In December, the Eighth Ministerial Conference of the World Trade Organization (WTO), a United Nations-affiliated institution with 153 member countries, was held in Geneva, Switzerland.
It came to a close with the Chairman's Concluding Statement, a document running to seven A4 pages. The WTO's three working languages are English, French, and Spanish, but the statement was issued only in English to reporters and diplomats at the end of the conference.
"All drafts are prepared in English. If you're not proficient, you won't be taken seriously as a diplomat," reveals an ambassador from Asia who was involved in the WTO negotiations.
In diplomatic talks where close scrutiny is given to subtle differences in nuances, such as the decision to use a colon or a semicolon, or singular or plural forms, the reality is that if you do not have a strong command of English, it will be difficult for you to reflect the national interests of your country.
Around 30 international institutions and 200 international nongovernmental organizations are based in Geneva, a Francophone city in a country with four official languages.
In supermarkets and cafes, French is the norm.
Guards at the United Nations Office greet visitors with a "Bonjour." But once inside, English dominates.
By the United Nations Charter and a General Assembly resolution, English, Chinese, French, Russian, Arabic, and Spanish are designated as official languages. The equal status of these six languages is constantly emphasized, and a resolution confirming the organization's multilingualism was adopted at the General Assembly in August 2011 for the purpose of promoting unity within diversity.
However, according to a U.N. official, in actual negotiations, it is not efficient to constantly interpret jargon and other special terms into six languages, so English is used exclusively at all times, apart from final documents.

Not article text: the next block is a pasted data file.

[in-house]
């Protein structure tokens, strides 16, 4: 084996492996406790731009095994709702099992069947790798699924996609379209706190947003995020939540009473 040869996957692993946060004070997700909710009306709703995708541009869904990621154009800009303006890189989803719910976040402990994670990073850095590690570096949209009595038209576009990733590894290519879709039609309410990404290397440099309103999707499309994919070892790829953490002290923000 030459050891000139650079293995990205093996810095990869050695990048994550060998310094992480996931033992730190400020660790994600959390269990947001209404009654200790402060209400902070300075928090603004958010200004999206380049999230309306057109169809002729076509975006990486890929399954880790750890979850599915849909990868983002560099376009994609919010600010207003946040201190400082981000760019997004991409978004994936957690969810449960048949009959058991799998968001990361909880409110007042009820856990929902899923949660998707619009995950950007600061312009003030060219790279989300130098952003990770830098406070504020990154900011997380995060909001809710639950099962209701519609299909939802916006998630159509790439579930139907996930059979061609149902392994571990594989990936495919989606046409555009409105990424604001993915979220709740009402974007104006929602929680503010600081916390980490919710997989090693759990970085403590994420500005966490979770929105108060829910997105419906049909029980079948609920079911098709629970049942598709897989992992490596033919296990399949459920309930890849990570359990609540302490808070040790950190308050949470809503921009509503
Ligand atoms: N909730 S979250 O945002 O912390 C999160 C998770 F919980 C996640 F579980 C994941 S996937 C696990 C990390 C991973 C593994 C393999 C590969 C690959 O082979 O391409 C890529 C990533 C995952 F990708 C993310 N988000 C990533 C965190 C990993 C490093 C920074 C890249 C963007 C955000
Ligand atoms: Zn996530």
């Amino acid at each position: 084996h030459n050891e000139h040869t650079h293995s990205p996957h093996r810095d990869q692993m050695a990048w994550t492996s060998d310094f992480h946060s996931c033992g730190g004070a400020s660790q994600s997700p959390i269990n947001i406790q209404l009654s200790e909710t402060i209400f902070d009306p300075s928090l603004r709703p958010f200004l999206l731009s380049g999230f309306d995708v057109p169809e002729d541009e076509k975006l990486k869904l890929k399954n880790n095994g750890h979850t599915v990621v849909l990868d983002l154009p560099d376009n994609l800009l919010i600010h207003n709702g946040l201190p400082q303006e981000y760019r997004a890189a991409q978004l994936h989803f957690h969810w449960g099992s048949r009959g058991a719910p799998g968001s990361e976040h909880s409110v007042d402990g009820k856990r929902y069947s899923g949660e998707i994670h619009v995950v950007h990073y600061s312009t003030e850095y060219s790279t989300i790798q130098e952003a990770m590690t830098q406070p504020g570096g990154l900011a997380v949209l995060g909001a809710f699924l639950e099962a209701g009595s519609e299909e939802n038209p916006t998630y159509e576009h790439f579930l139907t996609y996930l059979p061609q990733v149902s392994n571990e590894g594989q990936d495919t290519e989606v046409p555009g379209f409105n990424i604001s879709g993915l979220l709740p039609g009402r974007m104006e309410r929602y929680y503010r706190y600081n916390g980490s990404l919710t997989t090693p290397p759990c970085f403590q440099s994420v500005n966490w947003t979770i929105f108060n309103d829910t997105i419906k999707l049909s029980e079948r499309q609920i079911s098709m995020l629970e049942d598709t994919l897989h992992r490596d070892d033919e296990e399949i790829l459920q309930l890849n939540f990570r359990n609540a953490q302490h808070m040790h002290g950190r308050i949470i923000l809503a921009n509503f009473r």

Whatever negotiations may be, whether it is a negotiation over a Human Rights Council resolution or the drafting of treaty protocols, simultaneous interpretation into the United Nations' six official languages is always provided at official sessions.
But, even so, when negotiations drag on and interpreters cannot be retained for budgetary reasons, every diplomat suddenly begins speaking in fluent English, regardless of the language they had been speaking up until that point.
Naturally, languages that are vestiges of colonial eras, such as French in West Africa and Spanish in Central and South America, are useful for building relationships between diplomats. It is common to see them speaking surreptitiously in French during toilet breaks, and it is said that the ability to speak languages other than English facilitates deeper diplomatic relations. However, even an ambassador-level diplomat from a non-Anglophone country says: "Languages other than English are ultimately regional languages. Doesn't it make you happy to hear the language of the place you were born?"
English and French are the U.N.'s working languages. However, according to a report compiled in 2010 by the U.N. Secretariat, the usage rate of a French-language internal network in featuring U.N. information was only 4 percent that of the rate for English. "This raises questions of sustainability," the report said.
Emphasis on English is conspicuous even in recruting U.N. staff.
"If I were to hire a staff member, I'd choose a person with good English ability," admits a French-national U.N. official based in Geneva.
Recruitment notices on the U.N.'s official website are naturally written in both English and French. Nevertheless, on close inspection, they are often found to include the following words.
"English is essential for this post. French is desirable."
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